Terence Crawford dismantled Errol Spence Jr to become the four-belt era’s first undisputed welterweight champion.
The WBO champion, 35, knocked Spence down three times before the referee ended the punishment in the ninth.
The win makes him the first man to win undisputed titles in two weight classes as he stripped his fellow American of his WBC, WBA (Super) and IBF titles.
“I’m an overachiever, nobody believed in me when I was coming up,” Crawford said.
Spence, 33, was undefeated in 28 fights heading into the Las Vegas showdown and it was his eighth world title bout in a row.
But Crawford, in his 18th consecutive championship bout, staked a firm claim to be the world’s best boxer as he extended his win streak to 40 fights at T-Mobile Arena.
“It means everything because of who I took the belts from,” he added.
“They talk bad about me and I kept praying to God I would get the opportunity to show the world how great I am.
“And tonight, I believe I showed how great I am.”
Spence has the option to activate an immediate rematch and Crawford said he was open to agreeing a second fight.
“Of course the public will buy it,” he said.
“If the fight happens again, I’m pretty sure everyone will come out and show support for us.”
Spence made his entrance first despite being the unified champion. Crawford won a coin toss at the news conference on Thursday, meaning he could decide who occupied the champion’s spot.
Dressed in black and white with red trim, Spence walked second for the first time since stopping Kell Brook to win his first world title in 2017.
The ringwalks made it clear Crawford fans were outnumbering Spence and T-Mobile Arena raised the roof when American rap superstar Eminem emerged from the smoke alongside Crawford, dressed in black and with a fishnet over his shoulder.
Crawford said a quick prayer before entering the ring and the stage was set for one of the most intriguing contests in boxing in the last 20 years.
A tentative opening round saw neither man willing to engage. Spence dropped behind his jab in the second and found success, but it quickly emerged that Crawford was looking for huge counters.
One whipped centimetres past Spence’s face, then Crawford found his mark moments later, dropping an advancing Spence with a counter one-two.
Spence wobbled, but was back on his feet quickly and Crawford delivered a strong right on his opponent at the bell.
The speed and timing of Crawford sparked moments of panic from Spence, who tried to push ahead in the third and impose himself.
But Crawford was too quick for his rival, repeatedly tagging Spence with counters.
He was smacked with an uppercut in the fourth then ducked into several hooks from Crawford before eating a massive long left that sent blood flying from the Texan’s nose.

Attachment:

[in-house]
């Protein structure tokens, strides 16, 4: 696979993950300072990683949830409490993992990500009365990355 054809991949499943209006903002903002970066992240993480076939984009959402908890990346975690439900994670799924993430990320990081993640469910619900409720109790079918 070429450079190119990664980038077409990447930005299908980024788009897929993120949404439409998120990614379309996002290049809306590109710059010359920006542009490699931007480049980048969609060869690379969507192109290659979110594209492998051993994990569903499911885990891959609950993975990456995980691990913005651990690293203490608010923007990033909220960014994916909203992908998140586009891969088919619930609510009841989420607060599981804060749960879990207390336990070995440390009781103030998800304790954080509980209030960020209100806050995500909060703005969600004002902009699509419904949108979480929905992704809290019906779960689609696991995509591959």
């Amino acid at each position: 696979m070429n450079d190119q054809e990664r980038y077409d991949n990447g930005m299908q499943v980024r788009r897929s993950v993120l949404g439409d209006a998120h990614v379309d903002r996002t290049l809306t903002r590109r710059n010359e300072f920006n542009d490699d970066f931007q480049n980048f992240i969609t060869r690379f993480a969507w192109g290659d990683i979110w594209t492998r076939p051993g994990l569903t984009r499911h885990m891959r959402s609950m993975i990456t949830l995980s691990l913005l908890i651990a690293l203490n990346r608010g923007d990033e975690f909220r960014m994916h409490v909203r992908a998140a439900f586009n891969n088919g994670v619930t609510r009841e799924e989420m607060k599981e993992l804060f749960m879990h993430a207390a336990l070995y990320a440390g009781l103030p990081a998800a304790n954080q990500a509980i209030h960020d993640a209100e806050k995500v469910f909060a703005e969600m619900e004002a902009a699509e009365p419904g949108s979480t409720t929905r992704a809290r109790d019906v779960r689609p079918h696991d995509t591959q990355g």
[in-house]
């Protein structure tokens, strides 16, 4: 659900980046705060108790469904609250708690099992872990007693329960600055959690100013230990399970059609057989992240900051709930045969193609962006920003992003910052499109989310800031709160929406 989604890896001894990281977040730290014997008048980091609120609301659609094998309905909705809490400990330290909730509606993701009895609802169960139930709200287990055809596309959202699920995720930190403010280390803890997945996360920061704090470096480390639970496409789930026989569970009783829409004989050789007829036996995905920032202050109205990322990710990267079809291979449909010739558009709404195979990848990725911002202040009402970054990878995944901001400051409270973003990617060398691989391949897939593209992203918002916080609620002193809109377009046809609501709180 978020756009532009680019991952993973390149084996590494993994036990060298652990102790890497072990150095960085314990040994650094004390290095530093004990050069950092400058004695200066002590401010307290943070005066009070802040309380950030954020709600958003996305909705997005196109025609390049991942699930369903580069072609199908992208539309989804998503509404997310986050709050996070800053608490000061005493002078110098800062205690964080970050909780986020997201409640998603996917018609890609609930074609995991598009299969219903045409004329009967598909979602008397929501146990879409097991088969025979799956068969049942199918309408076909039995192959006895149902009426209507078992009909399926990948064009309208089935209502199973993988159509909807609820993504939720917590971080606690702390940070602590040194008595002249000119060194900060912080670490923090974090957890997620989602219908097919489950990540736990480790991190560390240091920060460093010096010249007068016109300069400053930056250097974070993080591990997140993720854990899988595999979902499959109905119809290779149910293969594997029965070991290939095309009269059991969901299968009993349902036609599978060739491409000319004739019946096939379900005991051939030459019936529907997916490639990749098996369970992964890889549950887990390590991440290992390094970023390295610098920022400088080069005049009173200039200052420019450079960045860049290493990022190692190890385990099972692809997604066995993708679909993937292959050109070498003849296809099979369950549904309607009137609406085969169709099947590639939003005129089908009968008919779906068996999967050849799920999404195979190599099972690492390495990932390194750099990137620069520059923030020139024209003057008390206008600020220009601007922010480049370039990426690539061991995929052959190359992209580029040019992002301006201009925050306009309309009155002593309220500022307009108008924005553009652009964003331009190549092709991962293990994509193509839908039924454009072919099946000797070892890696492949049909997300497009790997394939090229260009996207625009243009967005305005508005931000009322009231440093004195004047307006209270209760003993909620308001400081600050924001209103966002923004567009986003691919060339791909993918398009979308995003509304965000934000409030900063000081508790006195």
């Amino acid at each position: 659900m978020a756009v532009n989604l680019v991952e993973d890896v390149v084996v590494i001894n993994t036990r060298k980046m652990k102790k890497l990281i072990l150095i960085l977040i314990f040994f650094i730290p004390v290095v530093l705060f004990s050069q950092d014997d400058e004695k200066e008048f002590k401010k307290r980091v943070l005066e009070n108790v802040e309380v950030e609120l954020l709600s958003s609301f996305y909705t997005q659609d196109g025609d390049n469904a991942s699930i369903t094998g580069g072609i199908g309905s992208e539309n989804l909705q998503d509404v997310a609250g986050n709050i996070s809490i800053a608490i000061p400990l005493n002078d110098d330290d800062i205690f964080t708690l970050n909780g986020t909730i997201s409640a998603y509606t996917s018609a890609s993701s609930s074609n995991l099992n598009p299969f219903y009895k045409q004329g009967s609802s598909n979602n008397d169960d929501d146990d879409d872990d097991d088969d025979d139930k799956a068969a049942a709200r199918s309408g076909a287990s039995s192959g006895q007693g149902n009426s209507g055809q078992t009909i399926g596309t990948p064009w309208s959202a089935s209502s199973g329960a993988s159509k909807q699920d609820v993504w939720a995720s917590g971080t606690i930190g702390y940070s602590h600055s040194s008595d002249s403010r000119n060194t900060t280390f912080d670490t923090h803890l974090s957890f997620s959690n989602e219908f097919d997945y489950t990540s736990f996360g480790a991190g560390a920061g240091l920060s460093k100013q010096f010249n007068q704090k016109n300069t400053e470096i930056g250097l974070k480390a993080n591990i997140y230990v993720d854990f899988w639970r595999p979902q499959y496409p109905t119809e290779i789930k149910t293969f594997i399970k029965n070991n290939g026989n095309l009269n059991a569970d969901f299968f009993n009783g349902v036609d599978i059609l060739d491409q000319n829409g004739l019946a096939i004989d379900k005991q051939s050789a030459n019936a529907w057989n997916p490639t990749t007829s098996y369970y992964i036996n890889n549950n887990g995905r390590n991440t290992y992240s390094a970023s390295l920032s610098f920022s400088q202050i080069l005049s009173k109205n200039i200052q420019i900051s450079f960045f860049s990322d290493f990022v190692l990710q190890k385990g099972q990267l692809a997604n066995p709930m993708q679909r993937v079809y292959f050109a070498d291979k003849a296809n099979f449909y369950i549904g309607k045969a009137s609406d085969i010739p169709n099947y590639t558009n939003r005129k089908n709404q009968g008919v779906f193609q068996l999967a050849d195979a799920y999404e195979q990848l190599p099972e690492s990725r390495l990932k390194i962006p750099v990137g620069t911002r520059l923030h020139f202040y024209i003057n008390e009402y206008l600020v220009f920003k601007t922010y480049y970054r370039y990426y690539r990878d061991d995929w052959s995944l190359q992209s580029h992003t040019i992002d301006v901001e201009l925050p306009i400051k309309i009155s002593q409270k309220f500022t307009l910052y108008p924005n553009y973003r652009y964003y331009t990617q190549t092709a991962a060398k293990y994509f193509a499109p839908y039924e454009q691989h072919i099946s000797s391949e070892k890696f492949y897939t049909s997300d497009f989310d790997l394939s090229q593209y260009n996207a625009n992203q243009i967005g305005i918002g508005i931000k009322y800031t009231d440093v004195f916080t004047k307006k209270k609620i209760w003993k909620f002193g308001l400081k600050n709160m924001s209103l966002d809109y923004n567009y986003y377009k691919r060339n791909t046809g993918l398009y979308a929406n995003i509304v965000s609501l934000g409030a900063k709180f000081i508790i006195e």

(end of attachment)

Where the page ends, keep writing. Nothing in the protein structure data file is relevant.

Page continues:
Crawford continued to pick Spence apart in the fifth, selecting his shots cleverly and punishing his opponent with combinations.
Spence tried to fight fire with fire, but his timing was now completely skewed as Crawford began to push forward.
After fighting so much of the bout brilliantly on the backfoot, Crawford was now pouring forward.
Spence attempted to fend him off with his jab, but the Omaha native punched through his defences with his own, tagging him repeatedly with left hands and mixing in uppercuts at close range.
At the midway point Crawford could count himself at least five rounds ahead, including the 10-8 knockdown round.
But this dominance was not enough for the WBO champion. He let Spence come onto him early in the seventh before countering with a thunderous uppercut followed by a right hook that put his rival down for the second time.
Spence was again quick off the canvas, but unsteady on his feet. Crawford sensed an end was close and stepped on the gas.
Spence bounced off the ropes trying to avoid the onslaught, but flew straight into another right hook that sent him down again.
The bell rang to save Spence and a convincing argument could have been made to pull the battered champion out of the contest.
Nevertheless he emerged for the eighth hoping to land one punch that could turn the fight around – but Crawford’s superiority was entrenched and he boxed beautifully off his jab, bamboozling Spence at will with his speed and movement.
Spence’s face was now battered, beginning to swell badly on the left side. His punches lacked power, while Crawford’s jab snapped back the head of his opponent.
The ninth round saw the punishment finally end for Spence when Crawford invited him to fight fire with fire and the valiant champion did just that.
But while Crawford was calm, Spence was wild. Another right hook landed to stun Spence and as his opponent unleashed a flurry of punches, the referee stepped in to stop the contest.
Crawford was elated in celebration, dancing with his family after checking on his fellow pound-for-pound great.
Crawford said before the fight the winner could call himself the best fighter in the world in any weight division and few would surely find it difficult to disagree with ‘Bud’ after such a dominant performance.